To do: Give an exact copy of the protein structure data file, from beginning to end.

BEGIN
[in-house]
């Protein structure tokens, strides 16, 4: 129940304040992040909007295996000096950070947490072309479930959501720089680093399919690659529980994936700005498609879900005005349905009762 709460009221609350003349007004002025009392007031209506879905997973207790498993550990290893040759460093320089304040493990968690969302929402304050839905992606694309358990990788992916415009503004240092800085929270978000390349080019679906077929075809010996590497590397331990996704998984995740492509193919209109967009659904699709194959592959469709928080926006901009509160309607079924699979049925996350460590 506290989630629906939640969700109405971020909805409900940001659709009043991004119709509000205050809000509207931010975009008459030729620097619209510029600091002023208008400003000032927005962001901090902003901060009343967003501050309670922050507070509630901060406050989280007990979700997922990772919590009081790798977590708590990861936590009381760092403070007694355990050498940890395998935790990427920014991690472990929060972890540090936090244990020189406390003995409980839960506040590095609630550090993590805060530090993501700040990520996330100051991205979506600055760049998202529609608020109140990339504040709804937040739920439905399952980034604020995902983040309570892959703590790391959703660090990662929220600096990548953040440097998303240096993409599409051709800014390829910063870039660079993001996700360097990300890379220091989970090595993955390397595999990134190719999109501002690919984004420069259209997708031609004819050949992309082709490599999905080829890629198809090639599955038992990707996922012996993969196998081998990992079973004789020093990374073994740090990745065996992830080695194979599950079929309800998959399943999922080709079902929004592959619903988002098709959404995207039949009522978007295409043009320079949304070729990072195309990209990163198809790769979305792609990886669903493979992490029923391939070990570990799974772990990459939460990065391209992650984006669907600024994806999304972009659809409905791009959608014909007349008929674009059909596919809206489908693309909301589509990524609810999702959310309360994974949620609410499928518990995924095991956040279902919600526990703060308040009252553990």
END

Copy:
[in-house]
């Protein structure tokens, strides 16, 4: 129940304040992040909007295996000096950070947490072309479930959501720089680093399919690659529980994936700005498609879900005005349905009762 709460009221609350003349007004002025009392007031209506879905997973207790498993550990290893040759460093320089304040493990968690969302929402304050839905992606694309358990990788992916415009503004240092800085929270978000390349080019679906077929075809010996590497590397331990996704998984995740492509193919209109967009659904699709194959592959469709928080926006901009509160309607079924699979049925996350460590 506290989630629906939640969700109405971020909805409900940001659709009043991004119709509000205050809000509207931010975009008459030729620097619209510029600091002023208008400003000032927005962001901090902003901060009343967003501050309670922050507070509630901060406050989280007990979700997922990772919590009081790798977590708590990861936590009381760092403070007694355990050498940890395998935790990427920014991690472990929060972890540090936090244990020189406390003995409980839960506040590095609630550090993590805060530090993501700040990520996330100051991205979506600055760049998202529609608020109140990339504040709804937040739920439905399952980034604020995902983040309570892959703590790391959703660090990662929220600096990548953040440097998303240096993409599409051709800014390829910063870039660079993001996700360097990300890379220091989970090595993955390397595999990134190719999109501002690919984004420069259209997708031609004819050949992309082709490599999905080829890629198809090639599955038992990707996922012996993969196998081998990992079973004789020093990374073994740090990745065996992830080695194979599950079929309800998959399943999922080709079902929004592959619903988002098709959404995207039949009522978007295409043009320079949304070729990072195309990209990163198809790769979305792609990886669903493979992490029923391939070990570990799974772990990459939460990065391209992650984006669907600024994806999304972009659809409905791009959608014909007349008929674009059909596919809206489908693309909301589509990524609810999702959310309360994974949620609410499928518990995924095991956040279902919600526990703060308040009252553990």